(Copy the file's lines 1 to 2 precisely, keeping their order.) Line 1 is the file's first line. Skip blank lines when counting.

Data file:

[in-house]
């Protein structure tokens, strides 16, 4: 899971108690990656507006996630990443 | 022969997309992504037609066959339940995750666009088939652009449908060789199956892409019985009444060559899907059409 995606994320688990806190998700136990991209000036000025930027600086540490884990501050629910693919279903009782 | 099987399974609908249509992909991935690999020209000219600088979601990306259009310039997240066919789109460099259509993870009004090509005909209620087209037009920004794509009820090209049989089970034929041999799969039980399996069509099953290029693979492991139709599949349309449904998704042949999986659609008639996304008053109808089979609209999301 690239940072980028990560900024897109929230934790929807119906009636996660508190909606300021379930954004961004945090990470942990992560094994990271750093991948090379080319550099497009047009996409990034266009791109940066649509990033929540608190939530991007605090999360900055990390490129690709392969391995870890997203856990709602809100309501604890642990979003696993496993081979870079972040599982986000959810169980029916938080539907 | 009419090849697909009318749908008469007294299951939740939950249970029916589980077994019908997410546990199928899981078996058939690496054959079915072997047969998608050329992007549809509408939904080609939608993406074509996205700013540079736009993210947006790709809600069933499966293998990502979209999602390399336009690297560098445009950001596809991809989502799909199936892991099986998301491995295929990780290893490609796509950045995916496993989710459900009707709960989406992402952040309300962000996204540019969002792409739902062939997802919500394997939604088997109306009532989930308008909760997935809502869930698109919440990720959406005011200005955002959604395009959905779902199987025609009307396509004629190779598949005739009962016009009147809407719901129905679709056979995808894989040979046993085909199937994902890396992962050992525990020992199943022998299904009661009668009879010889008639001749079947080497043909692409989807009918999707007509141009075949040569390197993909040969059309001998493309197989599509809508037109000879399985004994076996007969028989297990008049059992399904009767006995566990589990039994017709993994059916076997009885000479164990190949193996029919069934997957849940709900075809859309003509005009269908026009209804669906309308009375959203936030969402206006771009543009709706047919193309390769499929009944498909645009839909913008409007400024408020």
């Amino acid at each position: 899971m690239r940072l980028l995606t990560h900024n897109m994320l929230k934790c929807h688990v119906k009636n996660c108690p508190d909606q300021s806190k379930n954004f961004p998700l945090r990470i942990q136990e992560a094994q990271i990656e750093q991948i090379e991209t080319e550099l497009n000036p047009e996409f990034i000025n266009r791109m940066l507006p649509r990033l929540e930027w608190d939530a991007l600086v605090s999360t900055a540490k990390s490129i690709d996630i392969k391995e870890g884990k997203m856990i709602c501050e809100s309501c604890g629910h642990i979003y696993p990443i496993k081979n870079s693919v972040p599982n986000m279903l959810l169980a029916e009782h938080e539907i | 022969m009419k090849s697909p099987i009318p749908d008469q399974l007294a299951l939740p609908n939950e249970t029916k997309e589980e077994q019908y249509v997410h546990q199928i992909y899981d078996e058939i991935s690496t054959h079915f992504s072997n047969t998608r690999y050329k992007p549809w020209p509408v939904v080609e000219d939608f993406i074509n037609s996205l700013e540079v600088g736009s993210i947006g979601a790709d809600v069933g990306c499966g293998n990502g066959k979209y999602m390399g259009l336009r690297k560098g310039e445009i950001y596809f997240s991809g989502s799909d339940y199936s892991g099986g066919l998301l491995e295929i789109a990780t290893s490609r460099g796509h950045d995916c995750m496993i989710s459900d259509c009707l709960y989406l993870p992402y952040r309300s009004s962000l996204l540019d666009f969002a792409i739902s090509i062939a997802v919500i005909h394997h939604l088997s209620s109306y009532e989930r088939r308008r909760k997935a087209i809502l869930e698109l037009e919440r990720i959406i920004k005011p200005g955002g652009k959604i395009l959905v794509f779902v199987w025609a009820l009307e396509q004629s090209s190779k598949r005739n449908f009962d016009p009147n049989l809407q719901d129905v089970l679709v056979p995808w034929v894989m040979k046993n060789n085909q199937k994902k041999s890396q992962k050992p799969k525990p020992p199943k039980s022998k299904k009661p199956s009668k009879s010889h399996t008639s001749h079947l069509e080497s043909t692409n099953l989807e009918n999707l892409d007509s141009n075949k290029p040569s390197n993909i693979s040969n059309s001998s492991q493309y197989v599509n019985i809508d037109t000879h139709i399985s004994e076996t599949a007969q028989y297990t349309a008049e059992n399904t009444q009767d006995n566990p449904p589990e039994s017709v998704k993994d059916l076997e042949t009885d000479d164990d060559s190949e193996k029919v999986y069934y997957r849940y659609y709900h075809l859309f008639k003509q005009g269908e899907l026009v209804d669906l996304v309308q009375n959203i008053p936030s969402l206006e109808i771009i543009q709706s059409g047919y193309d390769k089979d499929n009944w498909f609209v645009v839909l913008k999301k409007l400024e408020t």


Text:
[in-house]
């Protein structure tokens, strides 16, 4: 899971108690990656507006996630990443 | 022969997309992504037609066959339940995750666009088939652009449908060789199956892409019985009444060559899907059409 995606994320688990806190998700136990991209000036000025930027600086540490884990501050629910693919279903009782 | 099987399974609908249509992909991935690999020209000219600088979601990306259009310039997240066919789109460099259509993870009004090509005909209620087209037009920004794509009820090209049989089970034929041999799969039980399996069509099953290029693979492991139709599949349309449904998704042949999986659609008639996304008053109808089979609209999301 690239940072980028990560900024897109929230934790929807119906009636996660508190909606300021379930954004961004945090990470942990992560094994990271750093991948090379080319550099497009047009996409990034266009791109940066649509990033929540608190939530991007605090999360900055990390490129690709392969391995870890997203856990709602809100309501604890642990979003696993496993081979870079972040599982986000959810169980029916938080539907 | 009419090849697909009318749908008469007294299951939740939950249970029916589980077994019908997410546990199928899981078996058939690496054959079915072997047969998608050329992007549809509408939904080609939608993406074509996205700013540079736009993210947006790709809600069933499966293998990502979209999602390399336009690297560098445009950001596809991809989502799909199936892991099986998301491995295929990780290893490609796509950045995916496993989710459900009707709960989406992402952040309300962000996204540019969002792409739902062939997802919500394997939604088997109306009532989930308008909760997935809502869930698109919440990720959406005011200005955002959604395009959905779902199987025609009307396509004629190779598949005739009962016009009147809407719901129905679709056979995808894989040979046993085909199937994902890396992962050992525990020992199943022998299904009661009668009879010889008639001749079947080497043909692409989807009918999707007509141009075949040569390197993909040969059309001998493309197989599509809508037109000879399985004994076996007969028989297990008049059992399904009767006995566990589990039994017709993994059916076997009885000479164990190949193996029919069934997957849940709900075809859309003509005009269908026009209804669906309308009375959203936030969402206006771009543009709706047919193309390769499929009944498909645009839909913008409007400024408020």